The ruthlessness and tenacity that served Basil II in his military and diplomatic activities were displayed in his domestic policy as well. Its keynote was the strengthening of imperial authority by striking at his overpowerful subjects, particularly the military families who ruled like princes in Asia Minor. The by-product of this policy (Allileghion law, law under which rich men paid the taxes owed by poor ones) was the imperial protection of the small farmers, some of whom owed military service to the crown and paid taxes to the central exchequer. Title to land was rigorously inspected, and vast estates were arbitrarily confiscated. Thus, in spite of his costly wars, Basil left a full treasury, some of it stored in specially constructed underground chambers.

Both in near-contemporary history and in manuscript illustrations, Basil II is pictured as a short, well-proportioned figure, with brilliant light-blue eyes, a round face, and full, bushy whiskers, which he would twirl in his fingers when angry or while giving an audience. He dressed plainly and even when wearing the purple chose only a dark hue. An abrupt speaker, he scorned rhetoric yet was capable of wit. He has been described as mean, austere, and irascible, spending most of his time as though he were a soldier on guard. He knew only too well the danger of any relaxation. He showed no obvious interest in learning, but he did apparently commission works of religious art, and had churches and monasteries rebuilt or completed in Biotia and in Athens, though this may be accounted for by conventional piety. He seems never to have married or had children. On his death there was no able military aristocrat or other leader to take the situation in hand, and thus Basil II's work was rapidly undone.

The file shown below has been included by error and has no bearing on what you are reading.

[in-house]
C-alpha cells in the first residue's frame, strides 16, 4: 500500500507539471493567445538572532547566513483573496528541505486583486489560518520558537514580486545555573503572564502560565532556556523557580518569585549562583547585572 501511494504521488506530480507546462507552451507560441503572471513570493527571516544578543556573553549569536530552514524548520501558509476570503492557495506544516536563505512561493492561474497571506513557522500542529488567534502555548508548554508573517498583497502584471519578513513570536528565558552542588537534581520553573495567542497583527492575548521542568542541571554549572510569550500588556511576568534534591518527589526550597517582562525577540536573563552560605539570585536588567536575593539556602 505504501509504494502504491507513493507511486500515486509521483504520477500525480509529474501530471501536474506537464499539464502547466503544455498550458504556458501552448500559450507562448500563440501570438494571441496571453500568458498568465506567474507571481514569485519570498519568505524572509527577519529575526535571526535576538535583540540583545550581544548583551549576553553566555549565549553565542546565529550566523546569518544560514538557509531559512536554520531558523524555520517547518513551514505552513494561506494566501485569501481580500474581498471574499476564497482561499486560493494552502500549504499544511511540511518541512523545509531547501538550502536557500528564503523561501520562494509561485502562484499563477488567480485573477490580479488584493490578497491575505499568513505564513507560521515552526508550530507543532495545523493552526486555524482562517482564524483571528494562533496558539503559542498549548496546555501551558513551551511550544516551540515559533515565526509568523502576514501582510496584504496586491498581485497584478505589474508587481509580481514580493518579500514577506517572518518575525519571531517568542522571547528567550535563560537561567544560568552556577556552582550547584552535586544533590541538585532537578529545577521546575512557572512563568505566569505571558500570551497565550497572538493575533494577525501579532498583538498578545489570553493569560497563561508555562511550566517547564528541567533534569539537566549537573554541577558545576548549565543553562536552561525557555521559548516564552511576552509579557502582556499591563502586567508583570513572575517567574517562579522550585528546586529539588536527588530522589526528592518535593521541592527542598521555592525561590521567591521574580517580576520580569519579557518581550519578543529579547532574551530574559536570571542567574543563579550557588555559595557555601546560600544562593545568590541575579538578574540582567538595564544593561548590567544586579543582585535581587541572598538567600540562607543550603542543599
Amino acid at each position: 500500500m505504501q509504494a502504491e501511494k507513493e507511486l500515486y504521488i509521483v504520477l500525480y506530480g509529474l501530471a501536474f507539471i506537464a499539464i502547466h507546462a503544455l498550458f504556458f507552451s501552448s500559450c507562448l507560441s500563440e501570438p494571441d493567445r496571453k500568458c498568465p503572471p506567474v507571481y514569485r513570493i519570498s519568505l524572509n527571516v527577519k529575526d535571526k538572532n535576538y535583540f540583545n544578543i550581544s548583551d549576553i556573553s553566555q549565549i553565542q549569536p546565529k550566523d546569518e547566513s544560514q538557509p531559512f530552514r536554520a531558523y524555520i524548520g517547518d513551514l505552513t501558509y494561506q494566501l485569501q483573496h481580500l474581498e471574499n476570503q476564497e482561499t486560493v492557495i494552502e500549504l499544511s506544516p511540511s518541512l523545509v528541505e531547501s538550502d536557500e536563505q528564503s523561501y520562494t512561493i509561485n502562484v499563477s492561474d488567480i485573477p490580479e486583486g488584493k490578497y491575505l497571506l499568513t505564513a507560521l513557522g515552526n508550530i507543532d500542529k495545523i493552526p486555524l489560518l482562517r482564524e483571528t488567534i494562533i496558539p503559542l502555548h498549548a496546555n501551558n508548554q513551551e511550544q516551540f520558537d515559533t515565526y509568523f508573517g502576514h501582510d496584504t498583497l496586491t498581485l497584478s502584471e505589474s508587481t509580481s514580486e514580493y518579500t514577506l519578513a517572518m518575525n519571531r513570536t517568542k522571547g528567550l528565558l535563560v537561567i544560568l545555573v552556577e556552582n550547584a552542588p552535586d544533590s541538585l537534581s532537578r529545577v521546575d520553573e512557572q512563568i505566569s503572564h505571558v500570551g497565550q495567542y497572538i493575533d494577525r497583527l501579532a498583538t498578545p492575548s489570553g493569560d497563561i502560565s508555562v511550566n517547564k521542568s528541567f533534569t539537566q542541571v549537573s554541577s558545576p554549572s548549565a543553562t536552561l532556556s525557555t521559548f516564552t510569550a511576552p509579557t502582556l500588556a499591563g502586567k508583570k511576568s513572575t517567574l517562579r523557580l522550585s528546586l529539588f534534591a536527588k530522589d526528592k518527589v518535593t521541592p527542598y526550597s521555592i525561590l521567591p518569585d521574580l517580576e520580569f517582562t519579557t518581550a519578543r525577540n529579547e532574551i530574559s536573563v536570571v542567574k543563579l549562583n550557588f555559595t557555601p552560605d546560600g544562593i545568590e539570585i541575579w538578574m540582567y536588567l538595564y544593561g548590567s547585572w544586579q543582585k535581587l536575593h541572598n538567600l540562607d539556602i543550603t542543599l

Bibliography Gustave Schlumberger, BASILE II Paris 1900
Many thanks to Binya Even